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Sean Michaels received the 2014 Scotiabank Giller Prize for his novel Us Conductors. He is the editor of the music blog Said the Gramophone.

I have a prescription for your August cottaging. It is a prescription in two parts.

Mbongwana Star feat Konono No. 1 – Malukayi (2015)

The first part is this: Mbongwana Star, from Congo, as loud as you can play it. Play it so loud the woodpeckers attack; so loud the lake shakes. Play it so loud that your neighbours come over, incensed, asking you to turn it down; and so loud they then insist on staying, listening beside you, with all of you dancing on a threadbare rug. Malukayi sounds like pure magic.

My friend, the critic Michael Barclay, sang its praises on Twitter – listening minutes later I felt I had been ensorcelled, caught up in a hex. This is a group formed by two Congolese men in their 50s: Coco Ngambali and Theo Nsituvuidi, former members of Staff Benda Bilili, who play music from their wheelchairs. They recruited younger players from Kinshasa as well as the trip-hop producer Liam Farrell, who got his start with hip French new wave bands like Taxi Girl.

The result is extraordinary, incendiary: like Portishead, the xx or FKA Twigs, it seems like a whole new sound, a whole new dream of sound. It is the score of a city, with all its flashing lights, and the score of a countryside, with bonfires, bullfrogs, acres of black sky. It is a masterpiece of production: leaping voices, distant spirits, taut bass, ringing cymbals, the circling riff of Konono No. 1’s amplified likembé, recorded before the recent death of founder Mingiedi Mawangu. This past Friday was a lucky blue moon: put on Malukayi, in the dark, and revisit it.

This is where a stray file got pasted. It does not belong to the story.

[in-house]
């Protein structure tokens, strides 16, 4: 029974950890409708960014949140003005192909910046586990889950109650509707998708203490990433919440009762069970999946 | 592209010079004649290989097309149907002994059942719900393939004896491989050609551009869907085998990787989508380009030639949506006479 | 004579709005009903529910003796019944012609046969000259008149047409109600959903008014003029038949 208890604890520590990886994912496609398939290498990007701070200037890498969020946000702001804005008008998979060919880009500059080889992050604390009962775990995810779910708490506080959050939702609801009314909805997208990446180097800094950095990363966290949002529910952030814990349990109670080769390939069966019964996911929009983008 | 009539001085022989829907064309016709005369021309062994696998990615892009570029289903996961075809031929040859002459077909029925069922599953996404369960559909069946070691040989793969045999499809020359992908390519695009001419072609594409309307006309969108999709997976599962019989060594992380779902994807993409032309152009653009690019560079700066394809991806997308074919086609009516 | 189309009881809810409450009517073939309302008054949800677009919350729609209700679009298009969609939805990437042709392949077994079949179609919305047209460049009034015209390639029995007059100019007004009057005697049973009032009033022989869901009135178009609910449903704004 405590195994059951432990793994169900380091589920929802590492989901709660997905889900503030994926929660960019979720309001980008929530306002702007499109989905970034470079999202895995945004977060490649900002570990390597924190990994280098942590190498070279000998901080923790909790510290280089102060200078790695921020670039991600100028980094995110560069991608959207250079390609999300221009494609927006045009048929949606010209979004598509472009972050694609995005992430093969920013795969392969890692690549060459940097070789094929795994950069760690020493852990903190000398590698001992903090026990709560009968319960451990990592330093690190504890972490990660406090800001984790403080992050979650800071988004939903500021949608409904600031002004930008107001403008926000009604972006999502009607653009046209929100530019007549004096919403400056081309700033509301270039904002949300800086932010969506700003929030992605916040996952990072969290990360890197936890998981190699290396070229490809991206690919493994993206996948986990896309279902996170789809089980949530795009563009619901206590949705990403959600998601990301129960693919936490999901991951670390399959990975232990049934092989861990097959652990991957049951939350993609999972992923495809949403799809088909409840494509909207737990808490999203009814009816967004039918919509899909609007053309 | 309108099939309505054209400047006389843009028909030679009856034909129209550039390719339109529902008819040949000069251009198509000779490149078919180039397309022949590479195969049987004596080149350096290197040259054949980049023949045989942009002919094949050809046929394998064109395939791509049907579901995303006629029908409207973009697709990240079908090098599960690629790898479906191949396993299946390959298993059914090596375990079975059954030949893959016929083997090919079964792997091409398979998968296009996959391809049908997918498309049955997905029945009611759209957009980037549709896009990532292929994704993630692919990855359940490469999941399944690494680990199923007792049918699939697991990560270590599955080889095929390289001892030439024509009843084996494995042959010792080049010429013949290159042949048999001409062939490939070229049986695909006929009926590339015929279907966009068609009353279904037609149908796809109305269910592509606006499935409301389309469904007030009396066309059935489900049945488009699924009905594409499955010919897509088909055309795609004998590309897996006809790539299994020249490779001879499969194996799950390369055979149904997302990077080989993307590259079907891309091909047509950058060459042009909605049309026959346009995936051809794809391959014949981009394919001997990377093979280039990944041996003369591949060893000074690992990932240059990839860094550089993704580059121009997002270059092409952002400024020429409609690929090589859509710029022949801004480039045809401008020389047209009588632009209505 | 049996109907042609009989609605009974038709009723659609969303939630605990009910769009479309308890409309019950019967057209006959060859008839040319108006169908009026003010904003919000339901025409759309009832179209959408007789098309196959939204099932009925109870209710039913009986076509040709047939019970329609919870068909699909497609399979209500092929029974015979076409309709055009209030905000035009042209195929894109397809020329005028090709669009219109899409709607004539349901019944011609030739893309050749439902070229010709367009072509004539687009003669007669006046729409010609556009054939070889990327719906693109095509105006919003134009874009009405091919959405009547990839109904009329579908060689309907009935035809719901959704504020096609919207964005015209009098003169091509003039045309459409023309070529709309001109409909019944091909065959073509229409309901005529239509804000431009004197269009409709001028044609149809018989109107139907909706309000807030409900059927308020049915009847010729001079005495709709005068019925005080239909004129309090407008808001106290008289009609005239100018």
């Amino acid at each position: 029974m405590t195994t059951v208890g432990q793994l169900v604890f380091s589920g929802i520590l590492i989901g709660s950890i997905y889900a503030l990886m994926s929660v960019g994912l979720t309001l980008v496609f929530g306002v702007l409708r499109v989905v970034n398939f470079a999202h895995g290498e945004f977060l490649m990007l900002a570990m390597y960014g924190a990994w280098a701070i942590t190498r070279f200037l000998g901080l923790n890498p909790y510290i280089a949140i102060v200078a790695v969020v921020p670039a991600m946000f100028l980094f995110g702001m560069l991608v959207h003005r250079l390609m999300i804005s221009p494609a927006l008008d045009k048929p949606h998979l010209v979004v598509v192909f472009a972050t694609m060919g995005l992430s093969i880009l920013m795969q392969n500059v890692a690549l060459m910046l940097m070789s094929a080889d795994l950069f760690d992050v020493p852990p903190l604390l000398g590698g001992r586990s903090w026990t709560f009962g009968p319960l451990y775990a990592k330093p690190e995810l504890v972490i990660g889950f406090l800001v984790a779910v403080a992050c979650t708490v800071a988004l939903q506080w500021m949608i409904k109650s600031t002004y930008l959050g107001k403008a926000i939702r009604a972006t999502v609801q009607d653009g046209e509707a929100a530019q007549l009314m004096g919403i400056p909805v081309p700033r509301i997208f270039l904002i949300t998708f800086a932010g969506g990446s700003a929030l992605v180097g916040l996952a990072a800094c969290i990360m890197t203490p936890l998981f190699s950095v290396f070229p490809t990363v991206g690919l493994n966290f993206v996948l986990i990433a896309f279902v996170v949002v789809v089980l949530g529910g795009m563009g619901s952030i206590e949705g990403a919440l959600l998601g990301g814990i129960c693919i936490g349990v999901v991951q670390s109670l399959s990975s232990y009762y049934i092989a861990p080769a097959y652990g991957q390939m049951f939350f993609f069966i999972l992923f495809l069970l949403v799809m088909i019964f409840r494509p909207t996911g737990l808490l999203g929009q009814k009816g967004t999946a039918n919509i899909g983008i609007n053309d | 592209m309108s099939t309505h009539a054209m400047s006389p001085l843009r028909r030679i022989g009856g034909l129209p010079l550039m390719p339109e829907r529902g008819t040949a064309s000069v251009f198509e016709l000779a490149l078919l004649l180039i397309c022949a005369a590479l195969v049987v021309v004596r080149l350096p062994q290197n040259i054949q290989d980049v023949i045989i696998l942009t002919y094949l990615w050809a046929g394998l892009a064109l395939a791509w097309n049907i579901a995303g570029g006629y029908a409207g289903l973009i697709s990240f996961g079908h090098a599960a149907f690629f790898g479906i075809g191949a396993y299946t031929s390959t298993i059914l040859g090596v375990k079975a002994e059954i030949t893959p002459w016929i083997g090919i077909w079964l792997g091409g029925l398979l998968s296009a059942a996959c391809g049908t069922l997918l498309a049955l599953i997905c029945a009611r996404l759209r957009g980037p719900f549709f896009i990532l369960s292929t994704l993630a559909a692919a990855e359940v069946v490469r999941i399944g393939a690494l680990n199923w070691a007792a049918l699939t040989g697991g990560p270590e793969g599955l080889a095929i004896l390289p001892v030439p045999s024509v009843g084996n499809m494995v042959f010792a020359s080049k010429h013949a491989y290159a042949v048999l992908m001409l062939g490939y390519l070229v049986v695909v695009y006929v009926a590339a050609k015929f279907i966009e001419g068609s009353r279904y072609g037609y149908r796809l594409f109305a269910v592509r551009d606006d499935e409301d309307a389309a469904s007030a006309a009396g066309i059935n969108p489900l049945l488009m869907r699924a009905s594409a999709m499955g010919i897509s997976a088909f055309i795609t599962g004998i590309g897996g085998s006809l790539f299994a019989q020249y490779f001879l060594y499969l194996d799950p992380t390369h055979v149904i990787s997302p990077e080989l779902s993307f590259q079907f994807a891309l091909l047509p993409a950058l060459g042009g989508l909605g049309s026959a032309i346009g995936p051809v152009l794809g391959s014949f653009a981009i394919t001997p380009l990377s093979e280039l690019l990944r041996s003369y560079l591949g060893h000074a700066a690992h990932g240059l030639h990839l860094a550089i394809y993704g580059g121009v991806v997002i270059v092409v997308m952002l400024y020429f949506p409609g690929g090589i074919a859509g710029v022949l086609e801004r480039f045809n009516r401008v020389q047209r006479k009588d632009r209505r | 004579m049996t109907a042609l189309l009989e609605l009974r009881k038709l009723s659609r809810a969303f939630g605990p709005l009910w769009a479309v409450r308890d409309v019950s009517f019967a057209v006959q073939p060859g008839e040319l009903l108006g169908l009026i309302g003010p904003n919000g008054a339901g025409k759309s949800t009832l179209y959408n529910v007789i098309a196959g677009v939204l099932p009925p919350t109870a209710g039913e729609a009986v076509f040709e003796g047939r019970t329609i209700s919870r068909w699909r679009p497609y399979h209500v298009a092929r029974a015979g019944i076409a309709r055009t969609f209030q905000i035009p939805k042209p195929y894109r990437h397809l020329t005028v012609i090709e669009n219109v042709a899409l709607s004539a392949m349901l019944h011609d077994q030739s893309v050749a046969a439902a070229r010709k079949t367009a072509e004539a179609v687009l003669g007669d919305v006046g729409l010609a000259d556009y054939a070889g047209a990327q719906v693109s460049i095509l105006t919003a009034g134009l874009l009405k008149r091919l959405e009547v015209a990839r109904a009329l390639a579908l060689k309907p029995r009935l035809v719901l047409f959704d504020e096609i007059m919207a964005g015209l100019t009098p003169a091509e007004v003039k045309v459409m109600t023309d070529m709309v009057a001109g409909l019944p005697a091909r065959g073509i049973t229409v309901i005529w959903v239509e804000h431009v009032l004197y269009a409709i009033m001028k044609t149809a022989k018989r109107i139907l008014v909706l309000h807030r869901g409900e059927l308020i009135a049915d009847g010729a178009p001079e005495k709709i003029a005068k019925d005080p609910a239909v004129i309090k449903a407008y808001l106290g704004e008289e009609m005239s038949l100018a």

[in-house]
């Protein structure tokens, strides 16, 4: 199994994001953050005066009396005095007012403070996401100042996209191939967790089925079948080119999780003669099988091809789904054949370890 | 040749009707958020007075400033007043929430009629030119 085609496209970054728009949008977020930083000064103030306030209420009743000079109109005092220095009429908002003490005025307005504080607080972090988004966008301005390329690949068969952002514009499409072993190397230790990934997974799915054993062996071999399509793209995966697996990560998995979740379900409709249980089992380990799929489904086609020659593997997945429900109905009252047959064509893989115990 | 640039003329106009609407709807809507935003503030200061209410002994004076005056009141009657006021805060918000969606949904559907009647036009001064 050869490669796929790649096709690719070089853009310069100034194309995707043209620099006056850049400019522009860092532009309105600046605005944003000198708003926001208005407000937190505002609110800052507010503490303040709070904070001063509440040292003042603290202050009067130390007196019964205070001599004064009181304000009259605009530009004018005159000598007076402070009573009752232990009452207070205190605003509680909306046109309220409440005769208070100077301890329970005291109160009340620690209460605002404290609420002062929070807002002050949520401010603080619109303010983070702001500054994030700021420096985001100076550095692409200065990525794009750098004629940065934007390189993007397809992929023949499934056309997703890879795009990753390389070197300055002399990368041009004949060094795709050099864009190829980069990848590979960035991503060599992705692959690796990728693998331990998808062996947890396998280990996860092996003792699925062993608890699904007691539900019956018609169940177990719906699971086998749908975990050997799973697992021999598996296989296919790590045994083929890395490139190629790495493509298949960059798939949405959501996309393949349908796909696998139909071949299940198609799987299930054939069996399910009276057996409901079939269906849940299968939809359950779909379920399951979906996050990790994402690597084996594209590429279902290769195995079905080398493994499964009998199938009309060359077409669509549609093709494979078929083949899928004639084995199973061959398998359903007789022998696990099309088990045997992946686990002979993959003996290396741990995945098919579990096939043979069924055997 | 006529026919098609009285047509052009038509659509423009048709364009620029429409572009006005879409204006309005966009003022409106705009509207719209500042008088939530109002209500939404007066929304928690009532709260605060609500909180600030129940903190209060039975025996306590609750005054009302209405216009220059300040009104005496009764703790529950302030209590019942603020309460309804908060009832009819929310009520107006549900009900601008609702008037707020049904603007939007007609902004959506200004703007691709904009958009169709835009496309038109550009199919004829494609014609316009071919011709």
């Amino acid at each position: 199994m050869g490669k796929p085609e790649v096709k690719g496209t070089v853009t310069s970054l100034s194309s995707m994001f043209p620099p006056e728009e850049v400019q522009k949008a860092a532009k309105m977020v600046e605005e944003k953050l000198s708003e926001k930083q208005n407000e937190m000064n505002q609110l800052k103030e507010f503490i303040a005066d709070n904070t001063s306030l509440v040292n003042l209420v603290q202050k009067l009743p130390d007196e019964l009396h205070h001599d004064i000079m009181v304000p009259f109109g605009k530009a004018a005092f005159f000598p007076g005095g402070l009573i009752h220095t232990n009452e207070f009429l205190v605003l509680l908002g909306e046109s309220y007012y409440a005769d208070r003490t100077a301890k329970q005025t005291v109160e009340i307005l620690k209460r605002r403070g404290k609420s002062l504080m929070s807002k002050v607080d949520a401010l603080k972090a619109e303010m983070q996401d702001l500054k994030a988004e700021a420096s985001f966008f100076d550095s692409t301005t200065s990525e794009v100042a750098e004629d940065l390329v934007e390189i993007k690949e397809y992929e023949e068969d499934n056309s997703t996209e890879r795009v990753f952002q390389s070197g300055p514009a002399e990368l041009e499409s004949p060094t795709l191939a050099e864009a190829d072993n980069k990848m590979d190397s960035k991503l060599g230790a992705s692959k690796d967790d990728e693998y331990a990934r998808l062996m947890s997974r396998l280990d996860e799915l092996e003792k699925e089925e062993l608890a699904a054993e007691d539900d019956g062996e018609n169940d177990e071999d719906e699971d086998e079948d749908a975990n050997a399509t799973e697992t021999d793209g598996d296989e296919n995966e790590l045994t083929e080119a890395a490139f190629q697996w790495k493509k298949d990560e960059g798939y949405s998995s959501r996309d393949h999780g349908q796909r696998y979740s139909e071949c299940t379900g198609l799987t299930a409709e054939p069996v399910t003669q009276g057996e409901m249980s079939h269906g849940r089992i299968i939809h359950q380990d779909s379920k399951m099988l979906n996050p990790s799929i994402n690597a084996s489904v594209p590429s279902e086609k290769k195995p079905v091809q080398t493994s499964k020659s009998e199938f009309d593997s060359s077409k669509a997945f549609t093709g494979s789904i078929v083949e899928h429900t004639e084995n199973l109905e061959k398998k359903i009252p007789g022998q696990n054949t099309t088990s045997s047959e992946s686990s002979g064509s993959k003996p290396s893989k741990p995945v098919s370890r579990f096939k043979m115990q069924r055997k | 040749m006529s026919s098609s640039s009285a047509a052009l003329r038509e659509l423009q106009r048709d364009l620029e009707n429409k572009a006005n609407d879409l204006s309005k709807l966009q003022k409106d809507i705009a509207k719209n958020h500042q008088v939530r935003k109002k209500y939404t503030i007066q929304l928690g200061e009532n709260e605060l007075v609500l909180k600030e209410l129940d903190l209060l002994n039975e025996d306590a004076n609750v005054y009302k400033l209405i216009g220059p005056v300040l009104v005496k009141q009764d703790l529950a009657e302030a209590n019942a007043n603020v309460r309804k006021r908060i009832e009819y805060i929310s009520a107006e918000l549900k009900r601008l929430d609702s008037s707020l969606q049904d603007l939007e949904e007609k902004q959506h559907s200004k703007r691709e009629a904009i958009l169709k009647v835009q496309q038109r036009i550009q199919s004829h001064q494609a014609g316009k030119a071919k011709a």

Gustav Mahler – Symphony No. 1 (1889)

And here is my second piece of advice for summer: quiet, a cabin in the wilderness. Whereas Malukayi deserves to be loud, the gift of Mahler’s 1st is its changing dynamics. From the strings’ ghostly start, like the space-dust studded opening to a Star Trek episode, to the orchestra’s happy gamboling, or later movements’ mixture of victory march and funeral dirge, the symphony swoons, crashes and falls almost absolutely silent.

It is a piece of music that travels such a beautiful distance, with unexpected grace; but it also calls for patience. Unlike the catchy hits of Grieg or Vivaldi, or even the eerie riddles of Arvo Pärt, the pleasure of Mahler’s 1st is in its gradual unfolding. You can’t listen quickly or understand it fast, any more than you can speed through an appreciation of the way the day’s sun passes over a forest.

No one’s going to rush a loon across a lake. So take it slow as you reach for your Bernstein vinyl, your Naxos CD, your fancy Apple music thing: boil some water for tea, sit down, get ready for all the weather.